No Idea of Gomata or Bovine Identity in Ancient India

cow worship

There was no idea of gomata or gau mata in ancient India. Evidence of beef eating is found even in the oldest Indian religious text of supposedly divine origin, Rigveda. Professor D N Jha has given ample proof of the killing of cows in his famous book, The Myth of Holy Cow (2002). He cited several Western scholars and Indian Indologists such as H H Wilson, the first person of the Chair of Sanskrit at Oxford in 1832, Rajendra Lal Mitra, a product of the Bengal Renaissance, Mahamahopadhyaya P V Kane, a conservative Marathi Brahmin and the only Sanskritist for being honoured with the title of Bharat Ratna for his gigantic work History of Dharmasastras, H D Sankalia, the father of post-Independence Indian archaeology, Laxman Shastri Joshi to give concrete shreds of evidence to the practice of killing of cattle and eating their flesh prevalent in ancient India.

Professor Jha observed, “the Sangh Parivar has never turned its guns towards them but against historians who mostly relied on the researches of the above-mentioned distinguished scholars”. There are detailed descriptions of animal sacrifices and many references to the ritual of cattle slaughter in Vedic texts. Interestingly, the cattle were killed not only for sacrifice but also for food. “Sacrifice and sustenance went hand in hand in the predominantly pastoral society of the Vedic Aryans”. Interested scholars can find pieces of evidence from such texts as  Taittiriya Brahmana, Taittiriya Samhita, Gopatha Brahmana of the Atharvaveda.

The practice of killing cattle, including the cow, is also substantially attested by archaeological material. For instance, Professor Jha refers to H D Sankalia and claims that throughout the Pleistocene period ranging from about a hundred thousand to ten thousand years, bones of the cow/ ox have been discovered more frequently and at a large number of places in the riverbeds and other deposits than of any other animal. Despite the massive evidence of cattle-killing and beef eating in the Vedic period, many Hindutva scholars have argued that the “cow was scared and unslayable”. Their scholarship rests only on the occurrence of the word agenda (not to be slain) for the cow in the Vedic texts. But the term, Jha claims, has been used at four places in the Rigveda and the Atharvaveda as a masculine noun equivalent to bull or ox and 42 times with a feminine ending to mean a cow.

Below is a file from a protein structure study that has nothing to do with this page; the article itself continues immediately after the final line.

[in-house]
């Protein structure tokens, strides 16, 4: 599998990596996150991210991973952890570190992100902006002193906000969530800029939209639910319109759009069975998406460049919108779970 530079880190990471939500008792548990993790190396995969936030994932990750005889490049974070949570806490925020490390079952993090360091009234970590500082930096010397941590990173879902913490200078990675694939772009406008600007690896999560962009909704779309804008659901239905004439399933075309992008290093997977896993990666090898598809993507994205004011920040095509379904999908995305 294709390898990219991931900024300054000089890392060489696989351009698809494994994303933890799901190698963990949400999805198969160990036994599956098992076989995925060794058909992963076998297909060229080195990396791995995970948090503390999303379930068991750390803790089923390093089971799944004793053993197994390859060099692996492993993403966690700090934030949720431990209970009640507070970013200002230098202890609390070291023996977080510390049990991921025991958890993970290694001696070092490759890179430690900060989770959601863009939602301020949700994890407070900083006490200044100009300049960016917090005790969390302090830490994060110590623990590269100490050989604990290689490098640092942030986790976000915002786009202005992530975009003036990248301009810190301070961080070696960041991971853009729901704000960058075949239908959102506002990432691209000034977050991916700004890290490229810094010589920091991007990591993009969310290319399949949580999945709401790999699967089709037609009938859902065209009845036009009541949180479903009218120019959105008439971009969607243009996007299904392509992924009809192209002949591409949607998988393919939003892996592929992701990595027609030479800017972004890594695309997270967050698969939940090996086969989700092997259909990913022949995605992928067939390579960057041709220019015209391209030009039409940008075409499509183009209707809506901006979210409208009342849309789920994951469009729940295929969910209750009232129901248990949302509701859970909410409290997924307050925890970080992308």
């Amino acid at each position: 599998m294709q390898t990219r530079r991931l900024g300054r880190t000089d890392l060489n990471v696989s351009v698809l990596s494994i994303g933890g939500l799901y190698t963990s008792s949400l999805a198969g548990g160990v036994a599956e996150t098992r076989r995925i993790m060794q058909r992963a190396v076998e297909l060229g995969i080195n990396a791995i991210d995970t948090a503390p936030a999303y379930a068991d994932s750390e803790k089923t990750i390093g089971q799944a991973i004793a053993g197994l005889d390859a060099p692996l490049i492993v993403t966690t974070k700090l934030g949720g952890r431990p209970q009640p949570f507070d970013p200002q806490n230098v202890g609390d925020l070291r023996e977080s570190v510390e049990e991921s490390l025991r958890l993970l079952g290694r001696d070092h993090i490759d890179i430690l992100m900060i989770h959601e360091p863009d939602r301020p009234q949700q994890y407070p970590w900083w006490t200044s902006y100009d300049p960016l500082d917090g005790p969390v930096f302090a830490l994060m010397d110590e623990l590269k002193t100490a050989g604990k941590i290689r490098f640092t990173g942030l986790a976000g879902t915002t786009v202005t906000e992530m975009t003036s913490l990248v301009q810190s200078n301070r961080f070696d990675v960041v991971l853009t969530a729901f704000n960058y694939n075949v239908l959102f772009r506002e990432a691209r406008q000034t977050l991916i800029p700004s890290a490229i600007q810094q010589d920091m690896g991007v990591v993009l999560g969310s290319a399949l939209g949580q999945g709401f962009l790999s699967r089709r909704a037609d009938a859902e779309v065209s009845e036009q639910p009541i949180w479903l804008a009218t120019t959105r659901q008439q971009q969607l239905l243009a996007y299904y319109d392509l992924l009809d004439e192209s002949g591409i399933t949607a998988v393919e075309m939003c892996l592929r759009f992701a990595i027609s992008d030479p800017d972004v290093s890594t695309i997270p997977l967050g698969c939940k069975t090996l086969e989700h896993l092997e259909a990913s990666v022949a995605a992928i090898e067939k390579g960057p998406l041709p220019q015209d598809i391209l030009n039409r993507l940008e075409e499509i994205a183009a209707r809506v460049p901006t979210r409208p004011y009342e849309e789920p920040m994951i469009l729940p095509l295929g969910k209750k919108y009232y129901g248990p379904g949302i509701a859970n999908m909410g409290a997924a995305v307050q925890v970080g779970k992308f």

In the sixth century BC, Buddhism and Jainism posed a severe challenge to the practice of cattle slaughter. For they staunchly accepted non-violence or ahimsa as a way of life. But that did not lead to the withdrawal of cattle flesh or other types of meat from the Indian dietary menu. Gautam Buddha himself is known to have eaten beef and pork. There is ample evidence that flesh meat was not unpopular in Buddhist kitchens. In the case of Jainism, their philosophy is “impartial in its respect for all forms of life without according to any special status to the cow”. Buddhism and Jainism, though, contributed to the emergence of ahimsa teaching; neither “seems to have developed the notion that the cow was sacred and unslayable”.

The practice of ritual and haphazard killing of animals, including cattle, continued even in the post-Mauryan periods. Even Manu, whose law code (200 BC-AD 200) belongs to the early centuries before and after Christ and is the most representative of the legal texts,  “allows the consumption of the flesh, among others, of all domestic animals with teeth in one jaw. He excludes the camel from the list of editable animals but not the cow, nor does he say that this animal is edible. He asserted that the animals were created for the sake of sacrifice, that killing on ritual occasions is non-killing and the injury (himsa) as enjoined by the Veda (vedavihitahimsa) is known to be non-injury”.

The non-vegetarian dietary practices are also standard in the early Indian medical treatises of Charaka, Sushruta and Vagbhatta. The patterns of killing of cattle get reflected in early Indian secular literature. In the Gupta period, Kalidasa hints at the story of Rantideva, who killed many cows daily in the kitchen. In the post-Gupta centuries, many texts refer to cow killing. Bhavabhuti (AD 700) refers to two instances of guest welcoming that included killing a heifer. Rajashekhara (tenth century) refers to killing an or a goat in honour of a guest. And Somadeva (eleventh century) tells the story of seven Brahmin boys who ate a cow. In the twelfth century, Shriharsha refers to various non-vegetarian delicacies served at a gala marriage feast and mentions two fascinating instances of cow killing.


D N Jha. Against the Grain: Notes on Identity, Intolerance and History. Manohar, 2018.pp. 35-70.     

Abu Siddik teaches at Plassey College, West Bengal, India. He is a bilingual author and has been  published in India and abroad. He has three critical books— Representation of the Marginalized in Indian Writings in English (Falakata College Cell, 2015), Misfit Parents in Faulkner’s Select Texts (Authorspress, 2015), Banglar Musolman (Sopan, 2018); two poetry books and a short story, published by Authorspress in 2020 —Rugged TerrainWhispering EchoesA Birdwatcher and Other Stories.  Website:

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